I love that- “growing” foods. I’m going to steal that one, Fran, and will give you all the credit!

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Chris Ferdinandi February 27, 2011 at 10:57 am

I haven’t read any of the other comments yet, so forgive me if I’m repeating what’s already been said, but here are a few thoughts in no particular order…

1. Smoking is simply not the same thing as eating junk food. Smoking can kill people around you, even if they don’t themselves smoke. Junk food can’t. Junk food in moderation isn’t good for you, but it’s definitely not horrible either. There’s no such thing as safe smoking, though.

2. Banning junk food isn’t the same as providing healthy food. The two aren’t mutually exclusive. And chocolate is actually a healthy vice, in moderation. It makes people happier, and ultimately healthier. (Science, not opinion)

3. If companies really care about wellness, they need to provide healthy food choices AND work to create a culture that encourages health and physical activity. That means giving people the time to actually engage in healthy activities. It’s foolish to ban junk food but have a workplace where people don’t have time to exercise before, after or during the workday. It’s foolish to ban junk food but have a culture that’s so high-stress that people have decrease sleep quality and happiness. Those things are very bad for your health, too. Banning junk food is just a band-aid, and a rather ineffective on at that.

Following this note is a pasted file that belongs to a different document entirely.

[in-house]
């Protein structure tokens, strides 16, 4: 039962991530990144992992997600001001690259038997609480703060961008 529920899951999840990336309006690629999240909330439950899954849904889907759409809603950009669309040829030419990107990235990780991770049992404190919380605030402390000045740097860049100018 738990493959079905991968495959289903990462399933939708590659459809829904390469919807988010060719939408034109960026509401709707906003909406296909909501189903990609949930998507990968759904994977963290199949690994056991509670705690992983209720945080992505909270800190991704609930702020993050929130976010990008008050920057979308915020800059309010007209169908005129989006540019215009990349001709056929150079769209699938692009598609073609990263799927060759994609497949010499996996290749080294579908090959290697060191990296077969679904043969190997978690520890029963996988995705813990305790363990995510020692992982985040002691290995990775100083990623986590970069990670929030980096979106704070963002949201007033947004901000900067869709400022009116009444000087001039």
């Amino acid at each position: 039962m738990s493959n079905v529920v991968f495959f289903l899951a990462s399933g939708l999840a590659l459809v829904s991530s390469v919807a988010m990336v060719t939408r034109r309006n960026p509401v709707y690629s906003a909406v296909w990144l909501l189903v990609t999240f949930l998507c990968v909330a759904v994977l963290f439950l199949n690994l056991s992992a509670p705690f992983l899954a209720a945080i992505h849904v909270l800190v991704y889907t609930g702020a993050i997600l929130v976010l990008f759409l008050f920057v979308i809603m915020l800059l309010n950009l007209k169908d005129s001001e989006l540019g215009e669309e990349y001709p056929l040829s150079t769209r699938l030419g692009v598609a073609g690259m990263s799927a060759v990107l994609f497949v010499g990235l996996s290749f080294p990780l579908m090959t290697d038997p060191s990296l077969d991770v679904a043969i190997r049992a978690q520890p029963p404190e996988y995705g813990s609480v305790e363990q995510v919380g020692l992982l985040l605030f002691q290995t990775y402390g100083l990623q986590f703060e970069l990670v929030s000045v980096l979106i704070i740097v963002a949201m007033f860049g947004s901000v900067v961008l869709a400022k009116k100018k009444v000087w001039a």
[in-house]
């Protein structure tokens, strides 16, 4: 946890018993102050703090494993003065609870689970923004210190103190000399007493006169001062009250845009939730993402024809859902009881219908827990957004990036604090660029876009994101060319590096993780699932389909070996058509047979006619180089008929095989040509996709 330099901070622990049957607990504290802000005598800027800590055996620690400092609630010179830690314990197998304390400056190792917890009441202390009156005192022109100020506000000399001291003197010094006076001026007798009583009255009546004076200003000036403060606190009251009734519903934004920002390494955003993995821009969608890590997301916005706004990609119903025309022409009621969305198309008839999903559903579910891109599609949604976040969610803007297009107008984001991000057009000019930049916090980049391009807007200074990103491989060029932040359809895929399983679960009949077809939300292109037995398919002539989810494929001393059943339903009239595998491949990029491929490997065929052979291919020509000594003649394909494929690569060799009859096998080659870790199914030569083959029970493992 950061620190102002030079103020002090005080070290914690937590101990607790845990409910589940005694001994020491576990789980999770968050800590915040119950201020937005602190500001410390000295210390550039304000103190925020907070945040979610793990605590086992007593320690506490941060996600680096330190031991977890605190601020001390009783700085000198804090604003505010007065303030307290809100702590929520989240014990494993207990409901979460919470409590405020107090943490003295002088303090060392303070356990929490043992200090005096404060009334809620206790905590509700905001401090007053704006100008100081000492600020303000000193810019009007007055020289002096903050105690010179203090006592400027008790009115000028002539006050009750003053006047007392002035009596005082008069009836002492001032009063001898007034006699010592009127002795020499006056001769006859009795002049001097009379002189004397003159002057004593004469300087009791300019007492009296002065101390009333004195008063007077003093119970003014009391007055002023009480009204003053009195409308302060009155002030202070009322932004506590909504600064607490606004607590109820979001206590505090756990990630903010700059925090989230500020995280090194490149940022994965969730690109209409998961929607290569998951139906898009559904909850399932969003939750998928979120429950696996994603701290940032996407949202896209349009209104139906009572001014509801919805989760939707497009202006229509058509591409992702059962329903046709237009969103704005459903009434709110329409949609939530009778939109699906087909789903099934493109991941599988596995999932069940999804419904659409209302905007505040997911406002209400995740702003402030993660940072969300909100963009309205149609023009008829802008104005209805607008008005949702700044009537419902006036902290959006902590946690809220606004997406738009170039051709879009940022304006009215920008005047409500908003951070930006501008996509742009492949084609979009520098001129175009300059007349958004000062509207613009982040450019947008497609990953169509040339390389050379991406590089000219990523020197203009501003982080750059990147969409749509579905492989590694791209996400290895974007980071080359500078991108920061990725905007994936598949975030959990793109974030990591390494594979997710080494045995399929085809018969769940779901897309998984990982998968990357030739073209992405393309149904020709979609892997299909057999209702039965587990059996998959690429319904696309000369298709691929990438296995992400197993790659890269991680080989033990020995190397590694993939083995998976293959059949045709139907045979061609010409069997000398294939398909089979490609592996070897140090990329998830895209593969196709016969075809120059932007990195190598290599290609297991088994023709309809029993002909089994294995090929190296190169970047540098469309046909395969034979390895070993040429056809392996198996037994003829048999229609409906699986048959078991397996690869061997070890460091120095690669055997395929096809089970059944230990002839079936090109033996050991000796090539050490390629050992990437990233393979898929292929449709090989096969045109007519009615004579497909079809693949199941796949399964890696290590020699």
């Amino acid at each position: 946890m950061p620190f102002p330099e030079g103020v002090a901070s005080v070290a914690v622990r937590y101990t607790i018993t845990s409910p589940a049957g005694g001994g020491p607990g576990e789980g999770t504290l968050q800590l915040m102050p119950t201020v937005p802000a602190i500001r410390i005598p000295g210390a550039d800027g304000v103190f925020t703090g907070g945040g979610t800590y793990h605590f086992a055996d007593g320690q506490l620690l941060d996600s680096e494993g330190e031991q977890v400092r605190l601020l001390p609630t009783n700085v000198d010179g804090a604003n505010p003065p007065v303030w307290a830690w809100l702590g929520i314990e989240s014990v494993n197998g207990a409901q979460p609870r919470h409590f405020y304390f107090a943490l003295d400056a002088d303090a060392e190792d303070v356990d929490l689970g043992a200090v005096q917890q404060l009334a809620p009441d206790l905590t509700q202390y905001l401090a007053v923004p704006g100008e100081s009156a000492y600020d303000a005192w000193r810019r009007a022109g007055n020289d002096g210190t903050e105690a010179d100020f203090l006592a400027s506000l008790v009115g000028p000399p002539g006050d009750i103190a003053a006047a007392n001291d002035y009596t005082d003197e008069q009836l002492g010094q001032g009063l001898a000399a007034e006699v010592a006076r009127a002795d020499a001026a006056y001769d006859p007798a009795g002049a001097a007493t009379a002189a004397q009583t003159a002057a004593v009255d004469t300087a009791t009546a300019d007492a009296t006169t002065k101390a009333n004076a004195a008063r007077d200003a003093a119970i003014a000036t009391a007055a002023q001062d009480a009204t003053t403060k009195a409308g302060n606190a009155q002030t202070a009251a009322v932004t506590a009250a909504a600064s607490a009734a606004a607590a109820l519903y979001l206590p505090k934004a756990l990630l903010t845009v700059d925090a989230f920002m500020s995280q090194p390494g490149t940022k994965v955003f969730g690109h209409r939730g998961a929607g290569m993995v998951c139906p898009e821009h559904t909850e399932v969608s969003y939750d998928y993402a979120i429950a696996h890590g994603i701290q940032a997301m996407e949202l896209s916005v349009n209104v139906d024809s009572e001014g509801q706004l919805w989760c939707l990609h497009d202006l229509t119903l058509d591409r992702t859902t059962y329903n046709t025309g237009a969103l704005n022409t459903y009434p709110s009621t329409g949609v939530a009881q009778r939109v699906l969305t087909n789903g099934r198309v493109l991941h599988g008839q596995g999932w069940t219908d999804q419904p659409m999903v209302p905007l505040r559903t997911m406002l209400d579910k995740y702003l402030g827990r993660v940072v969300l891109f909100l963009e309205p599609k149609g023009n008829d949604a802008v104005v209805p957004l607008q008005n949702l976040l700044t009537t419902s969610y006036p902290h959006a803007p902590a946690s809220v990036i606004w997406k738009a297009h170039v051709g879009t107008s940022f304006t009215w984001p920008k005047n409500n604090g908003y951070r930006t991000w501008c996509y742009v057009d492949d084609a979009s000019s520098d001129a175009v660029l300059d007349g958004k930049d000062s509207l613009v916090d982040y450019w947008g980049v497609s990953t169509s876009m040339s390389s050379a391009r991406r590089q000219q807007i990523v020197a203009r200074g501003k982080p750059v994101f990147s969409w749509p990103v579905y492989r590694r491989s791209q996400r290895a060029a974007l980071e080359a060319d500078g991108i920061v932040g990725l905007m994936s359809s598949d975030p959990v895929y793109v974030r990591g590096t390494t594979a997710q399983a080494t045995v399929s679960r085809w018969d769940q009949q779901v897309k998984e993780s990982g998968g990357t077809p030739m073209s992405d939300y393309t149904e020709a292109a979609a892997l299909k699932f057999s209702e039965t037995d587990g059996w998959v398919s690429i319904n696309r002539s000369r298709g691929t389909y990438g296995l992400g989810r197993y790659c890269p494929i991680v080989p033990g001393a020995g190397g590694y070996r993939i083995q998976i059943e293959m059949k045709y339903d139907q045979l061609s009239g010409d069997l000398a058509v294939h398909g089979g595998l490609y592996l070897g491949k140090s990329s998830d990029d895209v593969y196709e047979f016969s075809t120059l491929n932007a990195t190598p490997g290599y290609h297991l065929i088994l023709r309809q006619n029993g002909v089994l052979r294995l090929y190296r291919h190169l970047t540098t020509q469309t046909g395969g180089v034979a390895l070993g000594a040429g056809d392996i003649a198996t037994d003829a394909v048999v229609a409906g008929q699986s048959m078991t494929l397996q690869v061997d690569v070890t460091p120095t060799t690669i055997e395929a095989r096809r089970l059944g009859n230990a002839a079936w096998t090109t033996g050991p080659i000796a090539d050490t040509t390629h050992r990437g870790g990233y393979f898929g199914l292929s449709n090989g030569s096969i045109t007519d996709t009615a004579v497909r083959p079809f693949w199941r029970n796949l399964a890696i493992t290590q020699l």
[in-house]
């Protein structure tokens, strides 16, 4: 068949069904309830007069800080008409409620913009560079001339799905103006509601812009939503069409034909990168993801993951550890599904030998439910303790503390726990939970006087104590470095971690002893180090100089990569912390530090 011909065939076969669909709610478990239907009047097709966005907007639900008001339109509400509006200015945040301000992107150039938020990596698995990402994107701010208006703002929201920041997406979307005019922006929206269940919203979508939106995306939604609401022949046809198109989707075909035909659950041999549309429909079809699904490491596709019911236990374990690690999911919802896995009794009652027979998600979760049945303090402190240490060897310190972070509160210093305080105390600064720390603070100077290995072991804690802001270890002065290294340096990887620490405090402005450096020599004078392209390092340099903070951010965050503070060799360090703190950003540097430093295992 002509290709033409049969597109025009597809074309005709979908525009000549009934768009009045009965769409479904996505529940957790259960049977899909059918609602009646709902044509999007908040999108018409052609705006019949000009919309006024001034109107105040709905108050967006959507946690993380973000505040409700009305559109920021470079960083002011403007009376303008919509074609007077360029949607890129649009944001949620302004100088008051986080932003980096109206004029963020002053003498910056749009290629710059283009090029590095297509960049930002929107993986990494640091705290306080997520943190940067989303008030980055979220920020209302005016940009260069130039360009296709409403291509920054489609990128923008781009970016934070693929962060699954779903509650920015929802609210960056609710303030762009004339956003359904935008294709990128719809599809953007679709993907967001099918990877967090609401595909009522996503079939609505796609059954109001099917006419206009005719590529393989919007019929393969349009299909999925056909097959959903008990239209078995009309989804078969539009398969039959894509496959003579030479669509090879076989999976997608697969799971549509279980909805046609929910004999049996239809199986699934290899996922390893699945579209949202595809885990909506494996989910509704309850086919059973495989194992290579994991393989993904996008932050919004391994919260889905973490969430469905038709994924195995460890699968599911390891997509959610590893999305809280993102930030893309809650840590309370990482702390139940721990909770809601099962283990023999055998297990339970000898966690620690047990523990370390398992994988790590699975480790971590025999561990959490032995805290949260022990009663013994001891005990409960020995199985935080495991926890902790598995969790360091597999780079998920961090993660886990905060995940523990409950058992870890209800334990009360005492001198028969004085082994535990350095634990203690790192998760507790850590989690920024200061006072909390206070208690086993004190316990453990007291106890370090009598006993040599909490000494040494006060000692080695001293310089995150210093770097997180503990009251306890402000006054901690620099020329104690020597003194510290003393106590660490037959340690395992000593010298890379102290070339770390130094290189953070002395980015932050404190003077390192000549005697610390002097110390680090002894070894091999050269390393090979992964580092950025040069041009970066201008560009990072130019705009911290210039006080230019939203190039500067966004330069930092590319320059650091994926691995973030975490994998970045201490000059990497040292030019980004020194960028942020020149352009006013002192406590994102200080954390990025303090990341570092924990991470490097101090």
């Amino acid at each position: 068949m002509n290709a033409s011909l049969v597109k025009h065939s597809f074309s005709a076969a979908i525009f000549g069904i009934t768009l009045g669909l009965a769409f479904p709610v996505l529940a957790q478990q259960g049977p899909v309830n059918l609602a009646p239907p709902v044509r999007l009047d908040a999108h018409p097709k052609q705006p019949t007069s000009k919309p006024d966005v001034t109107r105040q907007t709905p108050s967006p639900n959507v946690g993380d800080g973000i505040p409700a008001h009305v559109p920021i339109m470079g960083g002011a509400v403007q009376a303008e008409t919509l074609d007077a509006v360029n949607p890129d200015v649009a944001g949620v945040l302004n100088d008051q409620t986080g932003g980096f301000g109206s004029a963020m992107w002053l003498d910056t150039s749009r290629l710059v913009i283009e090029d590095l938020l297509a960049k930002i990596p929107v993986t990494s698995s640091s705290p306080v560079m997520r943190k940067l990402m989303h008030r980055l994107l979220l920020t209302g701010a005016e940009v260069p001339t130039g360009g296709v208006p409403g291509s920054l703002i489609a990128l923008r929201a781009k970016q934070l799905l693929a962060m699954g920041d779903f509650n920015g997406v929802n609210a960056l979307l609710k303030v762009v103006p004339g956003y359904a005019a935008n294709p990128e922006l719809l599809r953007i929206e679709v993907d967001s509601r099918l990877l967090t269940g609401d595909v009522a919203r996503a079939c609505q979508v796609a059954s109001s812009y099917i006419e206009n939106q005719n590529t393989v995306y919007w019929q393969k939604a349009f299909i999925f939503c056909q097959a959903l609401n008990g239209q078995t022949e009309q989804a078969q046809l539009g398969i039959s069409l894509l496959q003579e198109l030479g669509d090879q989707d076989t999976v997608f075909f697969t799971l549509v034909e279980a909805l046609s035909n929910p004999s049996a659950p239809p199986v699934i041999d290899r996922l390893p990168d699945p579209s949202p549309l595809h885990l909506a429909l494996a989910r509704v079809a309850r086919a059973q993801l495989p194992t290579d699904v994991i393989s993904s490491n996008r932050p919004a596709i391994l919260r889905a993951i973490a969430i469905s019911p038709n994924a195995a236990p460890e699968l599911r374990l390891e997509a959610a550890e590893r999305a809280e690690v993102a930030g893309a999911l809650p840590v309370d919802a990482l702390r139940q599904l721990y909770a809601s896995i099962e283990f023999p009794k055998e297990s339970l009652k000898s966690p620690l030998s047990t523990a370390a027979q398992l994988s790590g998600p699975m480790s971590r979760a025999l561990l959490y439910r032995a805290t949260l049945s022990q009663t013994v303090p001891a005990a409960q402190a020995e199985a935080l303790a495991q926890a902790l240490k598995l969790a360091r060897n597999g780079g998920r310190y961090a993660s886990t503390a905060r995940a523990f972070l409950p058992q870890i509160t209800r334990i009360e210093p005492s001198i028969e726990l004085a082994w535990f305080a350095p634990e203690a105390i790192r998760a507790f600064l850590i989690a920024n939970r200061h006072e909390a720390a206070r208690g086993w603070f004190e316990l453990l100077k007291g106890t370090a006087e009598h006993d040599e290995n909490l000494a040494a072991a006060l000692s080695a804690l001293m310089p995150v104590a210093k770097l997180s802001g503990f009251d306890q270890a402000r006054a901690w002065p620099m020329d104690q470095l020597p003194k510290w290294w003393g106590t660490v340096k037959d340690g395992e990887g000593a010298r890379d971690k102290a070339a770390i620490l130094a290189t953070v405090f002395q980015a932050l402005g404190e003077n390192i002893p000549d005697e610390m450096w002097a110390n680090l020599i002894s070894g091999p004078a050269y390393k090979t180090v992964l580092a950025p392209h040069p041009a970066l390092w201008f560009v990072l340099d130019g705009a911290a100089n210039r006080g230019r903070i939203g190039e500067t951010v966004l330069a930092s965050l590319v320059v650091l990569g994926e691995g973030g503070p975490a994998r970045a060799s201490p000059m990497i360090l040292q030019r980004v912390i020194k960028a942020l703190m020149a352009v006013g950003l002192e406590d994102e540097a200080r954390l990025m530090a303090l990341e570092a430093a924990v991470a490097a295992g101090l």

Interesting discussion topic!

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fran February 27, 2011 at 11:58 am

great points, chris. frank makes the point that he doesn’t like the way companies are approaching wellness. there are many that are approaching it with a band-aid approach, which is michael’s point as well. creating a culture of health or wellness 2G requires upending the standard work environment and expectations and approaching wellness from all its angles, not just the physical. it’s going to take guts and vision.

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Michael Samuelson February 27, 2011 at 11:03 am

Thank you for your thoughtful posting, Tamara. It is greatly appreciated and, of course, I agree with all that you said. I was saddened and confused by Frank’s comments. Anybody who knows me or my 35-year body of work in the health promotion, disease prevention and cancer awareness fields would have been would have been equally confused.

The danger of secondhand telling and paraphrasing is that context, nuance, texture, intent and scope can get easily lost. What Fran presented was a small sound bite from two fairly lengthy conversations regarding worksite wellness. Had the responders been able to listen in on the whole discussion, I don’t believe the postings would have taken on the same visceral tone. Nor do I think I would have become the personification of draconian measures.